Pre-1,200 BCE: People in the New World discover nixtamalization, a process of soaking maize in water with wood ash that vastly increases the nutritional value of anything made from it, including corn tortillas.
1520’s: In recounting Hernán Cortés’s conquest of the Aztecs, Spanish historian Bernal Díaz del Castillo observes that “while Moctezuma was at table . . . graceful women . . . [brought] . . . him tortillas, kneaded with eggs and other sustaining ingredients.”
1904: The first recorded mention of tacos in a Texas newspaper appears in the San Antonio Light on June 5, describing the luncheon menu for a meeting of the Retail Merchants Association.
1922: The Austin Tortilla Manufacturing Company, the city’s first tortilla factory and the spiritual predecessor to its present-day taco trucks, opens under ownership of Crescenciano Segovia.
1937: Mitla Café opens in San Bernardino, California, where budding entrepreneur Glen Bell learns to make hard-shell tacos from the owners. He eventually opens Taco Bell, which will later become, tragically, the largest Mexican food chain in the world.
1952: George N. Ashley, of Ashley’s Inc. of El Paso, debuts an aluminum mold for creating a perfect U-shaped fried tortilla. It is marketed to housewives along with a booklet titled Mr. Taco Comes to America.
1970: James Loven, of San Fernando, California, is awarded a patent for the first taco holder, which looks like a winged butter dish. Countless variations later, taco holders are ubiquitous.
1978: Taco Cabana is founded in San Antonio in a vacant Dairy Queen, selling tacos, Mexican plates based on the owners’ family recipes, and margaritas. The chain now includes more than 160 restaurants in Texas, New Mexico, and Oklahoma.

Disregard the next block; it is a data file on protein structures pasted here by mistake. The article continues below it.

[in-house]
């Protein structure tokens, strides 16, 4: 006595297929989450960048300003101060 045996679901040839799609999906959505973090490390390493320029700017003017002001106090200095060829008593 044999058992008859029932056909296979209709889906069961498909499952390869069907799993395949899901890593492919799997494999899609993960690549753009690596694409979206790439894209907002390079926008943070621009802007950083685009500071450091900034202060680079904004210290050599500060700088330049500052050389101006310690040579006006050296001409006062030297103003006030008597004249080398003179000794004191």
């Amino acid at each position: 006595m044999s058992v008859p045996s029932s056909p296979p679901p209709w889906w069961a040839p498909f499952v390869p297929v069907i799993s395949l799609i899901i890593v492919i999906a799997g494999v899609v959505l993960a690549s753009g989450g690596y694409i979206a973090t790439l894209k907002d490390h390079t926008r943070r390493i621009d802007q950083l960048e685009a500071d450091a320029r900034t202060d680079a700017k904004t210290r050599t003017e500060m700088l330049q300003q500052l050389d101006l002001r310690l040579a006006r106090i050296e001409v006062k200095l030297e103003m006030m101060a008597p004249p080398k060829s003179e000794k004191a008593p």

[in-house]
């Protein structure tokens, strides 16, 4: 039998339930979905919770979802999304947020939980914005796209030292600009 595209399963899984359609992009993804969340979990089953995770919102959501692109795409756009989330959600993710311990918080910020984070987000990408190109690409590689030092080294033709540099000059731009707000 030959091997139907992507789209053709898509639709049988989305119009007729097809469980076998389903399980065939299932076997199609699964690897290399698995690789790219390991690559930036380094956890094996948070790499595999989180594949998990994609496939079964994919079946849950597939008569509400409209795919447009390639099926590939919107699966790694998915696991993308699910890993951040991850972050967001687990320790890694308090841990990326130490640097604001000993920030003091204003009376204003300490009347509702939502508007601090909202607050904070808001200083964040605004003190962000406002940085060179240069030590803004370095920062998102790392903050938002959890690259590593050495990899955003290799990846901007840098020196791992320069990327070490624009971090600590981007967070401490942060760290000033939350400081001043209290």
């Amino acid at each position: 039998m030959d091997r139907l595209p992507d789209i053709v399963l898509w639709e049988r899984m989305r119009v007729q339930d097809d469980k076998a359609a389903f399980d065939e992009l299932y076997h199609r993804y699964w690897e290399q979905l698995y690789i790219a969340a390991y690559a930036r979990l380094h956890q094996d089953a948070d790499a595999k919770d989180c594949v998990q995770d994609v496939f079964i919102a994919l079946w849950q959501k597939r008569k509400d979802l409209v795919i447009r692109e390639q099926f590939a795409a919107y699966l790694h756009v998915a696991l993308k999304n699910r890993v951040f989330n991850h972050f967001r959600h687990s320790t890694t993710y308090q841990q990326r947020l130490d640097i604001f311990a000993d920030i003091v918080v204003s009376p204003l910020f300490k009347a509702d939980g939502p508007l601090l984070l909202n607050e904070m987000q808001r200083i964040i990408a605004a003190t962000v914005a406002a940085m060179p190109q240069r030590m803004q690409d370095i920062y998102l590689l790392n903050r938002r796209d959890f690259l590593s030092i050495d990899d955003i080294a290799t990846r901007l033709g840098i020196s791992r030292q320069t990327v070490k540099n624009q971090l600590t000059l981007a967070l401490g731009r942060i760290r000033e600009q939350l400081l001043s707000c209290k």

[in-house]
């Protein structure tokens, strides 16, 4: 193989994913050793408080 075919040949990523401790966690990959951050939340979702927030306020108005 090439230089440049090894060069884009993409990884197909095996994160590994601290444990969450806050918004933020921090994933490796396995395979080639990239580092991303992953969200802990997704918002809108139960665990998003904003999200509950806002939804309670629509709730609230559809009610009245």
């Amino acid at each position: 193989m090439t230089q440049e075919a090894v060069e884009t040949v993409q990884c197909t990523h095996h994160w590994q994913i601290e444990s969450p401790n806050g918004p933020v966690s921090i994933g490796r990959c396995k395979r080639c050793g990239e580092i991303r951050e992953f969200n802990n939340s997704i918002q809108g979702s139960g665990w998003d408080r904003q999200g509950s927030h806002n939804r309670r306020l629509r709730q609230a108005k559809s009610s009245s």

1999: Tacodeli opens in Austin, specializing in Mexican tacos and salsas, using some of the founder’s grandmother’s recipes but with an American spin. It expands to six locations, including one in Dallas.
2001: Fuzzy’s Taco Shop opens in Fort Worth. The shop is bought out two years later and franchised, making its reputation on feta cheese and garlicky “Fuzzy’s Sauce.” The chain now includes 85 locations in eleven states.
2006: Torchy’s Tacos starts in a trailer in Austin selling over-the-top Americanized tacos. It does not use the owner’s grandmother’s recipes. It now has thirty locations in Texas, plus five to open in Colorado.
2007: El Paso–raised astronaut Danny Olivas makes tacos in space.
2008: A small riot breaks out at a Chico’s Tacos location in El Paso when a fire starts at 2:41 a.m. Patrons begin throwing things when they realize they must abandon uneaten tacos, sans refund. Firefighters call for police backup.
2010: The New York Times writes on March 9, “When it comes to breakfast tacos . . . Austin, Tex., trumps all other American cities.” San Antonio taco lovers go ballistic.
2010: On September 4, Mexico City creates the world’s longest taco, at 134 feet. It is assembled in sections and contains several hundred pounds of pork, beef, chicken, beans, rice, and pineapple.
2011: Velvet Taco opens in Dallas, selling highly original multicultural tacos. They are definitely not based on the owner’s grandmother’s recipes. It expands to Fort Worth, Houston, and Chicago, with Austin on the way.
2012: A “taco cannon,” a device that shoots wrapped tacos into the air to be caught by eager fans, debuts at Austin’s Fun Fun Fun Fest.
2013: La Tacopedia, a 432-page illustrated encyclopedia, guide, and cookbook focusing on Mexico’s taco culture, is published.
2015: In January Taco Bell launches a social media petition to convince the Unicode Consortium to approve a taco emoji. Some purists object to Taco Bell’s preferred image, a crispy taco, calling it gringo-ized and old-fashioned. Others like it just fine.
2015: The long-awaited taco emoji wins approval from the Unicode Consortium in June. Taco lovers rejoice!
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